(The God Atop the Hill)
The cover of the screenplay published by D. C. Books
|Directed by||P. N. Menon|
|Written by||Kalpatta Balakrishnan|
Malamukalile Daivam (The God Atop the Hill) is a 1983 Malayalam film directed by P. N. Menon. The film is set in a tribal village in Kerala where religious superstition and ignorance maintain stasis. A relatively intelligent boy escapes its oppressive confines and later returns, determined to bring enlightenment to the village. Gabril, Suresh, Sudharani, Kunjandi, Balasingh, Lakshmi Subramanian, Unni Mary, Sathindran and Ranjith Kumar form the cast. Several critics consider the film as the most outstanding piece in Menon's filmography. The film won the National Film Awards for Best Regional Film and Best Child Artist (Suresh).
In a village at the foot of the banasuran mountains of Wayanad, in Kerala, lives Kayama, a little orphan boy who has been adopted by a villager, Nambi and his daughter, Marie. The tribals who see the sun rise and set every day over these mountains believe that the mountains are the abode of their god. The villagers never go beyond the mountains. Enclosed in their shell of superstition and ignorance, they are quite sure that the mountains are the confines of their world, and no one who tries to cross them will ever come back.
Kayama has always known that he can meet his dead parents on top of the mountains. But who will show him the way? Nambi and Marie do not encourage him at all. Kayama goes to Nenchan, the village drop-out, who spends his days under a tree, smoking a local leaf and indulging in pipe dreams. Nenchan has been a friend and confidant of the little boy for a long time. He is also in love with Marie whom he dares not approach. Nenchan, who is a dreamer himself, understands the child's obsessive desire to climb the forbidden mountains. He agrees to take him. But the fear of Marie's wrath and of violating an age-old belief, stops Nenchan from taking the boy up the mountains. Acutely disappointed, Kayama goes to plead with his sister to find someone to take him on his adventure. Nambi comes to know of Kayama's mad desire. He tries to dissuade the child in the only way he knows, by punishing him. Nambiar, the landlord, casually promises Kayama one day that he will take him to the mountains. Kayama persuades Marie to go to Nambiar to remind him of his promise.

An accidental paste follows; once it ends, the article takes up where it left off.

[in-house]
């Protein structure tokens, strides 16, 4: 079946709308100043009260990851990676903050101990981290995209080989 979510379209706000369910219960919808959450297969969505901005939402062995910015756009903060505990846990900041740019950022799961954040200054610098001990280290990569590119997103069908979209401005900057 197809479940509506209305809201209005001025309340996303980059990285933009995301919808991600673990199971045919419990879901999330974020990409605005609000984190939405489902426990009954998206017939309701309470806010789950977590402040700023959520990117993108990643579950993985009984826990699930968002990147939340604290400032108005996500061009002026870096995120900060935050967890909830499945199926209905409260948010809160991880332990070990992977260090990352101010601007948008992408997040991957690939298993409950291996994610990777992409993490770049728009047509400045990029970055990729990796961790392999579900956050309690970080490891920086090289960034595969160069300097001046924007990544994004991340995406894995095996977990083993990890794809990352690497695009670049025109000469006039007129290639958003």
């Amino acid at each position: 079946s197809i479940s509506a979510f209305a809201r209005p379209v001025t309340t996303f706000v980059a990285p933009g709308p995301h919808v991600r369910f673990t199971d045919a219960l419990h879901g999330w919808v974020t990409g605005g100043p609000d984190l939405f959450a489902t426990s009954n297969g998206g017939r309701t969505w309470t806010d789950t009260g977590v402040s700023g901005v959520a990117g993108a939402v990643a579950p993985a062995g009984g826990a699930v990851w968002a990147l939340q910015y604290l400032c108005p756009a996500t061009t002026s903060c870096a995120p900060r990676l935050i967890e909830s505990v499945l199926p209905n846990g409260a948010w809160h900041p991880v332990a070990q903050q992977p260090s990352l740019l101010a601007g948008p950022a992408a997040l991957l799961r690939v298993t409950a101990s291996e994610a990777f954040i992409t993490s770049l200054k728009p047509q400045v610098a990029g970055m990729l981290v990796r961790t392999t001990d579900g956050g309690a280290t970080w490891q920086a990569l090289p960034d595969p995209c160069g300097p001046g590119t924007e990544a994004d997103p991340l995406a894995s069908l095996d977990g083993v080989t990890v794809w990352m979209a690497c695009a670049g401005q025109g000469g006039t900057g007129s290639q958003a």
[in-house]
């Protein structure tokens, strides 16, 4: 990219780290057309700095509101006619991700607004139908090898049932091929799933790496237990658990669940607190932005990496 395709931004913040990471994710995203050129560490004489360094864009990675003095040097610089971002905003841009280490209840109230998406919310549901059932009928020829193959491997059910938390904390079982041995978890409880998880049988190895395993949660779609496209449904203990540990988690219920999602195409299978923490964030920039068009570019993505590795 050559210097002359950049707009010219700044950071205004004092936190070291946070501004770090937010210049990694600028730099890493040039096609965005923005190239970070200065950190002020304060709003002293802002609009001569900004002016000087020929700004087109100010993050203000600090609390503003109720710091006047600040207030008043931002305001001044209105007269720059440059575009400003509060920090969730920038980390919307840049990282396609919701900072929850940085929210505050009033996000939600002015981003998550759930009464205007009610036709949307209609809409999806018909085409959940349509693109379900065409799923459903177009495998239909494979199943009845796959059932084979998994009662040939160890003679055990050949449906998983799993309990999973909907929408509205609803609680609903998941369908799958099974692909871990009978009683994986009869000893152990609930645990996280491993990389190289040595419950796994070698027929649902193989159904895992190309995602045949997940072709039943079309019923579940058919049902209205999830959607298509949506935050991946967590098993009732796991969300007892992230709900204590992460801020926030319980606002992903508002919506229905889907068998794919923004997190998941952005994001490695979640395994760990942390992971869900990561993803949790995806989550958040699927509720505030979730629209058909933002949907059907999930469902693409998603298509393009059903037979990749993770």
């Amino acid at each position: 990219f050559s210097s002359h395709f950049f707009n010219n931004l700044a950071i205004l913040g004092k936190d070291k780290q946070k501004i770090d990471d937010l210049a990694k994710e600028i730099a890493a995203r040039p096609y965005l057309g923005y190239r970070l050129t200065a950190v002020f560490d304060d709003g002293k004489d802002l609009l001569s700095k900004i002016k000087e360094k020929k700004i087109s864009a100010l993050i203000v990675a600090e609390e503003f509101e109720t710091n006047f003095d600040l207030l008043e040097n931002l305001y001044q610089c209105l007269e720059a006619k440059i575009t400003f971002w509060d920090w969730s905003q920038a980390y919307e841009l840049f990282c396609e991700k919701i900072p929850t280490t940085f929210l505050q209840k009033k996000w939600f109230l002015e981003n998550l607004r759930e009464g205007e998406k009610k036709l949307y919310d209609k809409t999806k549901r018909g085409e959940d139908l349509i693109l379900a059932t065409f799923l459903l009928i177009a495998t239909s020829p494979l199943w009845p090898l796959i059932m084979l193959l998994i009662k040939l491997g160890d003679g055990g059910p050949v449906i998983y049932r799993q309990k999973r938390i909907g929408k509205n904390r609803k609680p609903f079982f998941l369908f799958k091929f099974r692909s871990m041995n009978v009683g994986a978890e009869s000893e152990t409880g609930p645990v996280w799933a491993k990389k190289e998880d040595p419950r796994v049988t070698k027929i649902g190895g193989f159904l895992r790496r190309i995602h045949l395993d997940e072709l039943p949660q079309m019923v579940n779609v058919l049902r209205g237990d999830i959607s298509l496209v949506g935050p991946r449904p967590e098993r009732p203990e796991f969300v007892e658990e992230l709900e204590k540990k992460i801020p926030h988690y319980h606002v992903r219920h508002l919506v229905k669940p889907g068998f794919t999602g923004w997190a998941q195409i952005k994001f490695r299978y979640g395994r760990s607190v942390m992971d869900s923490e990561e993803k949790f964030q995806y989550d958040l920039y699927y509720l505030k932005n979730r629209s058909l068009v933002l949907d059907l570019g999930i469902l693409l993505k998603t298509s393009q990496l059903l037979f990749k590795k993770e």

Unable to dissuade Kayama, Marie comes to see the landlord. Bored and isolated in his opulent home, Nambiar calls Marie in and seduces her. Waiting outside, Kayama does not understand the significance of Marie's tears. He only knows that his hopes have been dashed again. But he does realize that Nambiar has hurt his sister, and finding him dallying with another girl from the village one day, he throws mud on Nambiar's jeep.